Change on Online Notes
class today (10.14.03) I announced a change in policy regarding
class notes posted online. Effective immediately, handouts provided
for student presentations and notes for classes led by the instructor
will be made available in class only. The reason for this change
bears careful explanation.
a matter of principle I think that students ought to be treated,
so far as possible, as autonomous grown-ups. This means, inter
alia, that I do not normally award marks for attendance
or participation, particularly in senior courses. Participation,
it seems to me, ought to be left up to the will and motivation
of students. In small class like ours, however, spotty attendance
and lack of participation is a drag for everyone (student presenters
receive less feedback, discussions lack momentum, etc.). This
policy change is intended to help motivate attendance and hence
rectify this. It is NOT intended as a punishment or as a means
of singling anybody out.
already posted will remain available (since there is no
sense in trying to change the past). From here on out, however,
handouts for student presentations will be made available after
the fact at the sole discretion of the student presenter. Notes
for classes led by the instructor will not normally be made
available after the fact.
been thinking about Blair's
remark in the class on Carens. Yes, on reflection, it seems
to me that laws governing removal and/or extradition of non-citizens
from other countries are indeed susceptible to some of the same
liberal, cosmopolitan objections that Carens raises in connection
with immigration. In particular, legal principles such as the
rule in Johnson v. Eisentrager (USSC, 1950) could be
criticized as denying non-citizens access to justice in the
same way that immirgration restrictions deny non-citizens access
to opportunity. The warrant for both sorts of principle is essentially
the same, namely, that such rules serve the interest of the
political community that endorses them.
The case that we were discussing -- the Taliban and al Qaeda
combatants being held at Guantanamo Bay, Cuba -- is nicely summarized
from a legal perspective in the following article:
is an 'Unlawful Combatant', And Why it Matters: The Status Of
Detained Al Qaeda and Taliban Fighters, Michael C. Dorf,
FindLaw.com, January 23, 2002.
interesting, I think, is Dorf's summary of the case law that
underlies recent political decisions --in particular, the tidy
way in which the rule in Ex Parte Quirin (1942) can be
used to further restrict the applicability of the rule in Eisentrager.
And in related news ...
Proposes Tracking System for Noncitizens
Washington Post, January 25, 2002
mind liberal/cosmopolitan arguments to the effect that this
may amount to unjustifiable discrimination. Fear for yourself.
As Phil Agre has pointed out, an infrastructure for tracking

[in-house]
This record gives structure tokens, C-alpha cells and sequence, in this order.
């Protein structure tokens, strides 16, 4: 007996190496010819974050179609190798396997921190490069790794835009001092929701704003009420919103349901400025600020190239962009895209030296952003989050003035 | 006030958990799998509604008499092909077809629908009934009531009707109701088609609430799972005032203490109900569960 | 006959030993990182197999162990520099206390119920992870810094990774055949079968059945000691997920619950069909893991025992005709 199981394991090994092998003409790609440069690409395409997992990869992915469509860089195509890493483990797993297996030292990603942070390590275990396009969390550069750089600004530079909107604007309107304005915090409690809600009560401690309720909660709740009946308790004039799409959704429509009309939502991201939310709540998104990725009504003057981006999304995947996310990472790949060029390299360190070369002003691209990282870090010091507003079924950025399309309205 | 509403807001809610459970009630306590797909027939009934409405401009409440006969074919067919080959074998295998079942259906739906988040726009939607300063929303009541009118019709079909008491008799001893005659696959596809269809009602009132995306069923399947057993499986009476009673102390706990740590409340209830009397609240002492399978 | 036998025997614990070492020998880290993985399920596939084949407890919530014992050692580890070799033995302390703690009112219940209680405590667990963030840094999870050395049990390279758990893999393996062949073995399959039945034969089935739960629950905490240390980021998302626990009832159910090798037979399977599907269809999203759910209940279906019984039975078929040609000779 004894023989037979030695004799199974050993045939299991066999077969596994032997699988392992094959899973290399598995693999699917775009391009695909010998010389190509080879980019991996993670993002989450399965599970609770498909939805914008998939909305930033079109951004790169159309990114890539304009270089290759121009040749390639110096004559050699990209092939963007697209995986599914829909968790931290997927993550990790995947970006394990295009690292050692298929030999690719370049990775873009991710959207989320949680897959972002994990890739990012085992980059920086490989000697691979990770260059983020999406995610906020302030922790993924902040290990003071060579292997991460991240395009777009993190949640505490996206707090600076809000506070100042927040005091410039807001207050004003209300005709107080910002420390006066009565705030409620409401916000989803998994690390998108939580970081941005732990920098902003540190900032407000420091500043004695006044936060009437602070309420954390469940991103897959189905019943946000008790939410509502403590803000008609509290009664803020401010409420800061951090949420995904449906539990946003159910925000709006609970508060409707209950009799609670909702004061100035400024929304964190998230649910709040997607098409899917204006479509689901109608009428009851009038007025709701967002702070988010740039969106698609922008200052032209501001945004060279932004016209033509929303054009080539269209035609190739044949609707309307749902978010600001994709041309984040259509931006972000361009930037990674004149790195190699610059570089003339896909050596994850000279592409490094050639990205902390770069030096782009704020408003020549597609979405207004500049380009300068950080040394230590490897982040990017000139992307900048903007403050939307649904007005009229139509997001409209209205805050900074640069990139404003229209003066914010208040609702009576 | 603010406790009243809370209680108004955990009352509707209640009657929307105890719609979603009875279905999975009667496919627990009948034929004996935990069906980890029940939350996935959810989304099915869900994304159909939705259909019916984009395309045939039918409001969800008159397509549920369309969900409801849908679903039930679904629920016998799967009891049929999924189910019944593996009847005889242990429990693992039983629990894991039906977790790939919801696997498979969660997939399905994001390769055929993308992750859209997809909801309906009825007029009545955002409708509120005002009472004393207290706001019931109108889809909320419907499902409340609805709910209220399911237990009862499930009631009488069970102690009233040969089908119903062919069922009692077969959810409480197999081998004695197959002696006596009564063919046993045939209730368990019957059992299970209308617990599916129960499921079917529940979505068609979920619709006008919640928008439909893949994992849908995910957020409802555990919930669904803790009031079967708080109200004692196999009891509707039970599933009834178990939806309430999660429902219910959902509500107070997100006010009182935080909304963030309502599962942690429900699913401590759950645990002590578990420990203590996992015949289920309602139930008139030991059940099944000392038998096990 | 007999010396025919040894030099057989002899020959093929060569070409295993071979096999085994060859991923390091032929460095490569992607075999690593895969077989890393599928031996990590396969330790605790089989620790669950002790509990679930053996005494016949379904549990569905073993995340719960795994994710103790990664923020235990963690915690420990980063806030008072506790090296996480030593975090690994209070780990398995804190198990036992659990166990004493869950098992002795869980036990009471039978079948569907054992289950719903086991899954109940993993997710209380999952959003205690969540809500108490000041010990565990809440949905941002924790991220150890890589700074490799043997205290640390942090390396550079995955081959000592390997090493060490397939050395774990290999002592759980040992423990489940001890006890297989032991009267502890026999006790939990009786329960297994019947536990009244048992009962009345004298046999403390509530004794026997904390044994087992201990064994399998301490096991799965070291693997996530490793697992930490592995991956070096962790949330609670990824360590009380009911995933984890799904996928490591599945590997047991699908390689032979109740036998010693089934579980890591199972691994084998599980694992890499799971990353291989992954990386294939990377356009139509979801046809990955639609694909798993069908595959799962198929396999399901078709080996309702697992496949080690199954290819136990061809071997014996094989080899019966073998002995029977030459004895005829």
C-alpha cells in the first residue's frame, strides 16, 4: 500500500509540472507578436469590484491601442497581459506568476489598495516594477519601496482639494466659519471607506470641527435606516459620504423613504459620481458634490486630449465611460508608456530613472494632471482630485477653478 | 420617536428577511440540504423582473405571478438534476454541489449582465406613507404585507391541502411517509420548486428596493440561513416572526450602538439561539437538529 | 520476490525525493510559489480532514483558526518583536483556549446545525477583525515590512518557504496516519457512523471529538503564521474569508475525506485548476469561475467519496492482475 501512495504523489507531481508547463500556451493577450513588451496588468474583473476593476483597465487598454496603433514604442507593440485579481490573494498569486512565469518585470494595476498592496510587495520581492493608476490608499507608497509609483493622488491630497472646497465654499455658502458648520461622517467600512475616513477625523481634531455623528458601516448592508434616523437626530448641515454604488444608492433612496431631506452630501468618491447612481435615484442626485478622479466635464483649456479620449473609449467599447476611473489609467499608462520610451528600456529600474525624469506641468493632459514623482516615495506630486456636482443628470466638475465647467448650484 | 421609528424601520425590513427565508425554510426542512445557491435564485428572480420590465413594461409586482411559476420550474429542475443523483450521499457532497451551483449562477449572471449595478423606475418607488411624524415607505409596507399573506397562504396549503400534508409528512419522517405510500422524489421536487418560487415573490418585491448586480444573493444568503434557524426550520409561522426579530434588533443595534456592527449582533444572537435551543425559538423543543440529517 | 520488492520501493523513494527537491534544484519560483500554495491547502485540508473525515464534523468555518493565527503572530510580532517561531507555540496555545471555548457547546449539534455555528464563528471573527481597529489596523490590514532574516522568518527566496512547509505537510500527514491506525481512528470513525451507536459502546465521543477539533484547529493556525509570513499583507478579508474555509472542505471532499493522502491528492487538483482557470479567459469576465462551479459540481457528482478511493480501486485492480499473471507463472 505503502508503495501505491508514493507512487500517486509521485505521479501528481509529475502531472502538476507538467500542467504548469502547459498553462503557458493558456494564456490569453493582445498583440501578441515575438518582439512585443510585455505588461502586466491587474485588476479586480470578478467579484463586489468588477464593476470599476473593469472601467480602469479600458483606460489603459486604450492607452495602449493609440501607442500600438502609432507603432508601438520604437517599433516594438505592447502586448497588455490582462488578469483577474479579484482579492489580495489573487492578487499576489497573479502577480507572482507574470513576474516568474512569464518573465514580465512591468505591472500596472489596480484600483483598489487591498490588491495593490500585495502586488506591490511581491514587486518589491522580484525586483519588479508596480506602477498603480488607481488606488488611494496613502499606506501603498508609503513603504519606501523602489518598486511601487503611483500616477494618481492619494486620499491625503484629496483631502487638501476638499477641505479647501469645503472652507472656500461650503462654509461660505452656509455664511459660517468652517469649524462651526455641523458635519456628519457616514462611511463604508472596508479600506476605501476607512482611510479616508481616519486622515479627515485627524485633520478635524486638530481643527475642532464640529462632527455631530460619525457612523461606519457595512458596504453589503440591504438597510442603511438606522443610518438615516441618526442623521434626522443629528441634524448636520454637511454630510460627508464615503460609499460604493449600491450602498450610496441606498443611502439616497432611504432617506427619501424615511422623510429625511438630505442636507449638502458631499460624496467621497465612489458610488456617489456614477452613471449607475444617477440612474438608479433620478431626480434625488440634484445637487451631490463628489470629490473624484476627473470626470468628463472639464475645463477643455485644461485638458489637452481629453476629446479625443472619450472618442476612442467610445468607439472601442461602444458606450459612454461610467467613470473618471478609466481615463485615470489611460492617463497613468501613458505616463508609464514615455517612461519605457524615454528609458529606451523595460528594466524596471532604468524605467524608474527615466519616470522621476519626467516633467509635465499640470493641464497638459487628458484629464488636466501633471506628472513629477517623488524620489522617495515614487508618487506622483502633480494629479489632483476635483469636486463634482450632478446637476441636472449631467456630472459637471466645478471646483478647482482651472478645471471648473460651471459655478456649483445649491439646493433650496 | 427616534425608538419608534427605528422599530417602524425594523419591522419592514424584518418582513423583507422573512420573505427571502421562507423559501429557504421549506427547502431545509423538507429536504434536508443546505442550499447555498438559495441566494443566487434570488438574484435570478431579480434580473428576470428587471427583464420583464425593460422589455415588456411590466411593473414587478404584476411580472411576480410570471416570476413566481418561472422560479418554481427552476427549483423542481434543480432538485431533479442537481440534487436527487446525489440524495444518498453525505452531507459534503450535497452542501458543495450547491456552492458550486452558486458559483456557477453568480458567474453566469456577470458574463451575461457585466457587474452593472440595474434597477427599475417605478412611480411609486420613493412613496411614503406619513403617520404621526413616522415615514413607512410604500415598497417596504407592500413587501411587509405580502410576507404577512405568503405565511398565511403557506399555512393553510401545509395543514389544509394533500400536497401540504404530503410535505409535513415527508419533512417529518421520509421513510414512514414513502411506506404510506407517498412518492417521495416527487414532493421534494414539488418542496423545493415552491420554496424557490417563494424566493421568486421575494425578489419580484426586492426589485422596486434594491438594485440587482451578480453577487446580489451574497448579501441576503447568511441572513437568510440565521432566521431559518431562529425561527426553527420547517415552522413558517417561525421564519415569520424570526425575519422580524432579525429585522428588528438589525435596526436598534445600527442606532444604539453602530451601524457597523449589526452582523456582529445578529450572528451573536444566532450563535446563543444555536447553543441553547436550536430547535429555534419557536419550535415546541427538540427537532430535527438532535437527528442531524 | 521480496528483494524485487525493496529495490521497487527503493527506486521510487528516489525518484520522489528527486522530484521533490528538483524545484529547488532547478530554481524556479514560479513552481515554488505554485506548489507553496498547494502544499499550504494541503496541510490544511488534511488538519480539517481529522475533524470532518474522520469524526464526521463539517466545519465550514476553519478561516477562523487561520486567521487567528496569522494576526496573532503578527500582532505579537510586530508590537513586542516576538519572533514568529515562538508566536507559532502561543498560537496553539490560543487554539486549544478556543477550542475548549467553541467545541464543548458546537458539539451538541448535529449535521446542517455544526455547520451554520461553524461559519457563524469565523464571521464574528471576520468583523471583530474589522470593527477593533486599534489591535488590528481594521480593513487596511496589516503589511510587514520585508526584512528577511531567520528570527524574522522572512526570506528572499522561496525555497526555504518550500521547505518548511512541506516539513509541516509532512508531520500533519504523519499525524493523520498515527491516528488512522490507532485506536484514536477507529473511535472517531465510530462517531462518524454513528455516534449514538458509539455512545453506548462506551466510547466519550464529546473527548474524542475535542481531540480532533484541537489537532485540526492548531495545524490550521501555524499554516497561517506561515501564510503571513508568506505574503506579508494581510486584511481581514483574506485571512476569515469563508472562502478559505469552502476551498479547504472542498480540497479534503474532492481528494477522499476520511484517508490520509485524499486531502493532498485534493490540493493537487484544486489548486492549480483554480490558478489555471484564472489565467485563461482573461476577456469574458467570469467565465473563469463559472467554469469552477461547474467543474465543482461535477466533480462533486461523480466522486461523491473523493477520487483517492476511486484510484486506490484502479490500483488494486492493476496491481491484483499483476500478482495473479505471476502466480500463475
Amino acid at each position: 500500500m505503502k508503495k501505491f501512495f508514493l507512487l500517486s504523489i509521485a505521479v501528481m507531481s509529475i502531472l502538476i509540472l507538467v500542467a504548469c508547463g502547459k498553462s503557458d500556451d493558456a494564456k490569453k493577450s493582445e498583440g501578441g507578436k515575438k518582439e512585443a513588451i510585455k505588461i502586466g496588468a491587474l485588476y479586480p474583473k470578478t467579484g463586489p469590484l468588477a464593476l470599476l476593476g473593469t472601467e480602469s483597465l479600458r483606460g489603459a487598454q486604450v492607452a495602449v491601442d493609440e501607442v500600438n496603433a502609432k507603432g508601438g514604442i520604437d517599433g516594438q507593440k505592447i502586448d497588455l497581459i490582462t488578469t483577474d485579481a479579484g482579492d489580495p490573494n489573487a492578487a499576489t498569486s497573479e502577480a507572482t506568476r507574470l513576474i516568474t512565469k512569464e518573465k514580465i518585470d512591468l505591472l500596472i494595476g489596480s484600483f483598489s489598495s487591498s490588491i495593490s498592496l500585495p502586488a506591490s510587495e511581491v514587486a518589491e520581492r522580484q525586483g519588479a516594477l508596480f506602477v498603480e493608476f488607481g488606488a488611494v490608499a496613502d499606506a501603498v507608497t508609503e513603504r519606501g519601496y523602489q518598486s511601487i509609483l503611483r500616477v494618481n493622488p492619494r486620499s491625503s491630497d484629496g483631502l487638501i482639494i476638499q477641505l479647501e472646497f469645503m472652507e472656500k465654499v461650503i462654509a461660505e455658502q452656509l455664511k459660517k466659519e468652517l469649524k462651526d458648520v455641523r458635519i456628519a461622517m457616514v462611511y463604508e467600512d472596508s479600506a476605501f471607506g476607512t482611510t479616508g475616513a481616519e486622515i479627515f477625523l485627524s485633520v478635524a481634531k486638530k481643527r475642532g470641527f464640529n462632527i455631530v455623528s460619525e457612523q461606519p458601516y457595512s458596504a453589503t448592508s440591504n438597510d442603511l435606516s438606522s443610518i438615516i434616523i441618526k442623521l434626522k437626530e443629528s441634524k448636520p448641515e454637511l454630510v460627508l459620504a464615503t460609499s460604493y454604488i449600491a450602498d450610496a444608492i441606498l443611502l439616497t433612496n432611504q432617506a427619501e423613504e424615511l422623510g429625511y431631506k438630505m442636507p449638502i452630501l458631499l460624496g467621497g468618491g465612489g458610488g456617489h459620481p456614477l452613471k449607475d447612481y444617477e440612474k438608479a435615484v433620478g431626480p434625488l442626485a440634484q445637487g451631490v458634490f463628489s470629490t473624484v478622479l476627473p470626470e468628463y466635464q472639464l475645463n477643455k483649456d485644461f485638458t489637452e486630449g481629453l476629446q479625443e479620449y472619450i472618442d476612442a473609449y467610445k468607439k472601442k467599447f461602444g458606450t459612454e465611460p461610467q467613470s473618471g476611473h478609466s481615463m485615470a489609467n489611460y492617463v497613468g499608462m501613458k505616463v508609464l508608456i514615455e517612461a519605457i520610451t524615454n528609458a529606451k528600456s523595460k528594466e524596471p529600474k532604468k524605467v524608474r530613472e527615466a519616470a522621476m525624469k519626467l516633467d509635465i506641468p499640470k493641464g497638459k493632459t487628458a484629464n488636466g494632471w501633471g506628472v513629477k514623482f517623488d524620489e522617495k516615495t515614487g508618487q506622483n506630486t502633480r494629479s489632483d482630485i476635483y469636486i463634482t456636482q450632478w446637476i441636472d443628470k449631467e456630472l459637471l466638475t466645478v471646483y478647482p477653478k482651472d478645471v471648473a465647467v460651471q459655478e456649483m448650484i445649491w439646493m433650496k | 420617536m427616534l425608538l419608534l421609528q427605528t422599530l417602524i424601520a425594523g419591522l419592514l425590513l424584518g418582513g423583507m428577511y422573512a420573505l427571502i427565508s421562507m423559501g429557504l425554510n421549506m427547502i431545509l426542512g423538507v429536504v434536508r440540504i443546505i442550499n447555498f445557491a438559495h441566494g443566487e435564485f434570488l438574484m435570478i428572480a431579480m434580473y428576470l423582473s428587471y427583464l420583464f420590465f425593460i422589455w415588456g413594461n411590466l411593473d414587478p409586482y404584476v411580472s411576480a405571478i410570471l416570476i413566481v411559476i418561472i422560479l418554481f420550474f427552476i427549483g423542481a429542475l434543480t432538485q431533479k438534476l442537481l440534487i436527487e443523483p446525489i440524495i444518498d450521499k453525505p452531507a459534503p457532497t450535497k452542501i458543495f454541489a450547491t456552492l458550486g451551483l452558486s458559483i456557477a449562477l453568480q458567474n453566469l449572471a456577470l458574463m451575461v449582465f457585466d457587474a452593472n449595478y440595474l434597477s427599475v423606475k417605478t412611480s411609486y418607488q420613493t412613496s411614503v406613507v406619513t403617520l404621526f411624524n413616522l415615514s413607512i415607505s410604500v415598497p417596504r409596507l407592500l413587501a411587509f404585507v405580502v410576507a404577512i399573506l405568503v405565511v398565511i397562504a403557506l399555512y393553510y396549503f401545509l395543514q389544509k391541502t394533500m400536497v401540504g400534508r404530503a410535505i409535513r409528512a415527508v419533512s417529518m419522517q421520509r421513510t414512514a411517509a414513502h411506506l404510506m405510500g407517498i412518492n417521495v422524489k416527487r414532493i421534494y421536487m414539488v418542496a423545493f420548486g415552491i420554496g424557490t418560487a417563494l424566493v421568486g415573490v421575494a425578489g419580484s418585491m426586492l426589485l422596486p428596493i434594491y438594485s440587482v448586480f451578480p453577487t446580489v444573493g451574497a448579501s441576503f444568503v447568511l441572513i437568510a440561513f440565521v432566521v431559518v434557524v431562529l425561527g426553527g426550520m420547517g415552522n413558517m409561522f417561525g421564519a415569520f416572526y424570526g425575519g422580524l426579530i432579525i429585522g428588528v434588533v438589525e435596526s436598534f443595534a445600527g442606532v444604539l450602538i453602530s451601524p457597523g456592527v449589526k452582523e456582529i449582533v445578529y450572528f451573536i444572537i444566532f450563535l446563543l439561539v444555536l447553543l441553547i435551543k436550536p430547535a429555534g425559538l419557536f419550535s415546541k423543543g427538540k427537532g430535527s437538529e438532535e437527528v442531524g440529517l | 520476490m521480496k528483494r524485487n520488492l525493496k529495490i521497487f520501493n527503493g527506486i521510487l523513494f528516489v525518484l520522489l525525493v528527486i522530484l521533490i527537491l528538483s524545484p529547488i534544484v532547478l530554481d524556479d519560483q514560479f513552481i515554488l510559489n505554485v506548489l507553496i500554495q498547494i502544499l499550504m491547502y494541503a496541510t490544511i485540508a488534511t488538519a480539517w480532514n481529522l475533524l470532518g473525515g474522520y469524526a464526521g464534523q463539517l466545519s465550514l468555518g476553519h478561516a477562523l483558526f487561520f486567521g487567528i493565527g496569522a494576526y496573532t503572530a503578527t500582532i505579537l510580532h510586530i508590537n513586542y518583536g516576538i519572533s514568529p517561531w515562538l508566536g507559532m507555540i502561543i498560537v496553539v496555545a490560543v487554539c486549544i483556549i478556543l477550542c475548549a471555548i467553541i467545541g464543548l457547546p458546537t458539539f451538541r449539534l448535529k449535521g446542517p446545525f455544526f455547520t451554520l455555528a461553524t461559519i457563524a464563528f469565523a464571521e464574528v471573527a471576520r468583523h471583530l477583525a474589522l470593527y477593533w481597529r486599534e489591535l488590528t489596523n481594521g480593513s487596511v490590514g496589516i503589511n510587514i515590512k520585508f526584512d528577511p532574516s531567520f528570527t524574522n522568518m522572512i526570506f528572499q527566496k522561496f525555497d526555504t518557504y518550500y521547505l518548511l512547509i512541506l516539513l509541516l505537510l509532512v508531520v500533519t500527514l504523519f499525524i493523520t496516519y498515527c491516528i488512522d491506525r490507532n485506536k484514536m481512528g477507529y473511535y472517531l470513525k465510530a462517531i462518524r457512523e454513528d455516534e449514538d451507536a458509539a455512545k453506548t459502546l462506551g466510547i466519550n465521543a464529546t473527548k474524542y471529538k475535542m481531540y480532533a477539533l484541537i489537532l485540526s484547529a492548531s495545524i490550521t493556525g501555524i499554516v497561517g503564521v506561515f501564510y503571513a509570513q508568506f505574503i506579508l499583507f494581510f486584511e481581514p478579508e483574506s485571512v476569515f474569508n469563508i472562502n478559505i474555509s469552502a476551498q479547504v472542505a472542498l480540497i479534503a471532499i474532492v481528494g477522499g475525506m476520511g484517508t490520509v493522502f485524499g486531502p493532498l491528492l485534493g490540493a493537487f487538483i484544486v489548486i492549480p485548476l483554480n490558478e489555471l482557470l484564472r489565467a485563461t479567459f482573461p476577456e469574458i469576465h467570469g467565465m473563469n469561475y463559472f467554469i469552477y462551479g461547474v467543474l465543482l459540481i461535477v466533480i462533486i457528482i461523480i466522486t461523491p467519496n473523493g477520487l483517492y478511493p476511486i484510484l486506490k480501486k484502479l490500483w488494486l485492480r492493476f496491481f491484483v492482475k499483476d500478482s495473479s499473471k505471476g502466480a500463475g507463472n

people, once set up, will find other uses.
Saturday (02.09.02), my friend Andrew Potter (Philosophy, Trent
University) was on CBC Radio One's Definitely Not The Opera
offering some opinions on nationalism and the Olympics:
(0.98 Mb., RealPlayer required)
I bring this to your attention because it's timely, as much
as anything else. And also because Potter's piece serves as
nice example of how political philosophers, when you put a microphone
in front of them, have to strike a balance between intelligibility
and having something worthwhile to say. (When you let CBC Saskatoon
stick a mike in your face you end up having to choose between
the two. Potter has the right idea: Meet them on your terms,
contribute an editorial instead. )
But there is something course-related to be seen here as well.
The Olympics can serve as a kind of limit case for seeing just
how far we can follow cosmopolitan liberals like Carens. In
particular, why do we insist on seeing the Olympics as a competition
Gadamer dies, aged 102
(TheTimes UK, March 16, 2002)
appears in this course as coiner of the phrase "fusion
of horizons." That phrase, you'll recall, is employed by
Taylor in describing the justifiable sort of multicultural society.
recent poll conducted by Leger Marketing suggests that Ontarians
British Columbians are more likely than other Canadians to identify
first and foremost with Canada instead of with their province
Saskatoon StarPhoenix, March 26, 2002
special interest for us, perhaps, is the echo of Laforest's
claim about how the
term "Canada" is understood by Quebecers (see the
remarks by Robin Philpot
toward the end of the piece).
Perestroika" and the American Political Science Review
following batch of URLs pertain to some rather strange goings
on in the professional world of US political science over past
few months. These began with a mass e-mail campaign by one "Mr.
Perestroika" in late 2000 and have recently snowballed
into a kind of self-conscious reform movement that is really
quite rare in academe. The movement is most often described
as a revolt against the mathematicization of political science,
and against the alleged dominance of game theory, rational choice
theory and quantitative studies in APSR editorial policy. But,
in my opinion, it can also be understood as a perfectly ordinary
intramural dispute about favoritism, sour grapes, and intellectual
fashions. In any case, this is an interesting example for comparing
the state of the discipline in the US and Canada.